Terrine Friday is a Canadian journalist whose work has been published by Reuters, TrustLaw, National Post, The Toronto Star, the LSE’s POLIS institute and various other publications. She completed her BA in Journalism at Concordia University in Montreal, Quebec, and is currently pursuing her MSc in Gender, Media and Culture at the LSE.
I remember as a little girl my mother always called me her princess while my father told me I was capable of anything. I’ll even admit, at times their words were in excess. I shrugged it off as being totally spoiled. Only now, looking back on my later childhood years, adolescence and young adulthood, do I know why my parents felt the need to repeat their mantra of beauty and intelligence: my self-worth would rarely, if ever, be publicly legitimized anywhere in the world. I would be expected to survive against a constant barrage of images of young women with long, limp hair, thin legs, little to no backside and fair skin. If I survived, my purgatory would be the constant reminder that I am perhaps a mistake, an anomaly within a skewed global context of what beauty is supposed to be.
Don’t believe me?
In the U.S., Beyonce, Rihanna, Jennifer Hudson et al. remind me that I either need to wear a (ridiculously expensive) weave of lace-front to completely hide my natural hair while Michelle Obama and Condoleezza Rice suggest I should use damaging chemicals every six weeks (the choices are either sodium hydroxide or potassium hydroxide) to be taken more seriously, a silent ode to Madam CJ Walker.
In Brazil, home to the largest African diaspora in the world, women of colour are not invited to compete in national or international beauty competitions. Since they’re already subjected to the harsh realities of South American race segregation resulting from colour-blind policymaking after abolition, and beauty competitions are typically limited to relatives and friends of the elite, black or mulatta women have little to no access.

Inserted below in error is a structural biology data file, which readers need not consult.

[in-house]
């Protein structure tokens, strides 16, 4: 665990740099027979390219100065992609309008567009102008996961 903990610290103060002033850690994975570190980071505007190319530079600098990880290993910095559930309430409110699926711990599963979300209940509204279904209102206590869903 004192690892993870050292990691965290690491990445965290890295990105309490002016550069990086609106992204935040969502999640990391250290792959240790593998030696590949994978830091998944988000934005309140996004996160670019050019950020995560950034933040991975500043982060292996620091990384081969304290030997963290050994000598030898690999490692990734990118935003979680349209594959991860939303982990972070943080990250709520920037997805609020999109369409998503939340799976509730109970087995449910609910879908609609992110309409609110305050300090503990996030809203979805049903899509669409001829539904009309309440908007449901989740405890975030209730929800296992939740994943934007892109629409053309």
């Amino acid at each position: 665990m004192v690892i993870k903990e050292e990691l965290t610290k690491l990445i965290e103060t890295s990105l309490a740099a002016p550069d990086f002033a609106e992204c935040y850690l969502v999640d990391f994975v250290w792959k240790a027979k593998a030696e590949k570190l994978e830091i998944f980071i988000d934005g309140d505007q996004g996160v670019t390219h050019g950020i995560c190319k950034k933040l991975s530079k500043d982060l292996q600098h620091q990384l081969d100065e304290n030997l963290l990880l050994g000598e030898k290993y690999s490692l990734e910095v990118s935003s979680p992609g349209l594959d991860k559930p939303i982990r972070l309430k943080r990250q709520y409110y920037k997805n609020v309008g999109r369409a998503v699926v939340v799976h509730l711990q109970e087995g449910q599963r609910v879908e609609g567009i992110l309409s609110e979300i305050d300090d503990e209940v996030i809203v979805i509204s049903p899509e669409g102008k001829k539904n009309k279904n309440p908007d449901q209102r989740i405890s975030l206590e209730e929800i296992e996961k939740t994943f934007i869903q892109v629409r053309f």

In Quebec, being francophone or completely fluent in French often isn’t enough to be fully accepted into québécois culture. Further differentiation means I must be “purelaine,” meaning my ancestors must be the rejected French men and women who landed on Mont Royal more than 400 years ago.
But I’m not the only anomaly to beauty.
In Bollywood film, casting directors often find their light-skinned and green-eyed actors from other south Asian/northern Arab states where Hindi is a minority language. Even Elle magazine took heat for their misrepresentation of Indian actress Aishwarya Rai Bachchan by whitewashing her for their magazine cover. In Afghanistan, Hazaras continue to be shunned, their East Asian heritage a scorn upon the flesh that carries forth the Causasian phenotype into subsequent Pashtun generations.
And in China, major make-up labels use bleaching cream in their foundation. This means if you’re buying any number of North American and European beauty supplies which are booming in Asia, you must decipher the coded message that your skin is not, and will never be, white enough.